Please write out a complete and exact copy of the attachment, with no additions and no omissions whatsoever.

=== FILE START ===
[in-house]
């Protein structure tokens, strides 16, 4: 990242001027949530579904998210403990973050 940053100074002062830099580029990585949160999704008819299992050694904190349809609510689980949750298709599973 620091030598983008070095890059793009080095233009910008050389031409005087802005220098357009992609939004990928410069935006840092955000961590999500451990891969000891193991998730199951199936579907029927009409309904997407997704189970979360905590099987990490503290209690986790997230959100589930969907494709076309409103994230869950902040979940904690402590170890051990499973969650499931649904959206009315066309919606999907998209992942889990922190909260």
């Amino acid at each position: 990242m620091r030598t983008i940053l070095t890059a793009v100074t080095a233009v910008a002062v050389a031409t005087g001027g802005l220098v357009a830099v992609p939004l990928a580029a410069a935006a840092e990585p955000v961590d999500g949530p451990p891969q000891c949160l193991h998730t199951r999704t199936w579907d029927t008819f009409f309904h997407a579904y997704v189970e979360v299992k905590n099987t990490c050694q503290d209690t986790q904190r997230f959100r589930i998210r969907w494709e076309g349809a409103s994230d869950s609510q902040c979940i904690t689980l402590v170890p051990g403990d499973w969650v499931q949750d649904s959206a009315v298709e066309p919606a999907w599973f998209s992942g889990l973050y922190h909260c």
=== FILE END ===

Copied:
[in-house]
């Protein structure tokens, strides 16, 4: 990242001027949530579904998210403990973050 940053100074002062830099580029990585949160999704008819299992050694904190349809609510689980949750298709599973 620091030598983008070095890059793009080095233009910008050389031409005087802005220098357009992609939004990928410069935006840092955000961590999500451990891969000891193991998730199951199936579907029927009409309904997407997704189970979360905590099987990490503290209690986790997230959100589930969907494709076309409103994230869950902040979940904690402590170890051990499973969650499931649904959206009315066309919606999907998209992942889990922190909260």
């Amino acid at each position: 990242m620091r030598t983008i940053l070095t890059a793009v100074t080095a233009v910008a002062v050389a031409t005087g001027g802005l220098v357009a830099v992609p939004l990928a580029a410069a935006a840092e990585p955000v961590d999500g949530p451990p891969q000891c949160l193991h998730t199951r999704t199936w579907d029927t008819f009409f309904h997407a579904y997704v189970e979360v299992k905590n099987t990490c050694q503290d209690t986790q904190r997230f959100r589930i998210r969907w494709e076309g349809a409103s994230d869950s609510q902040c979940i904690t689980l402590v170890p051990g403990d499973w969650v499931q949750d649904s959206a009315v298709e066309p919606a999907w599973f998209s992942g889990l973050y922190h909260c």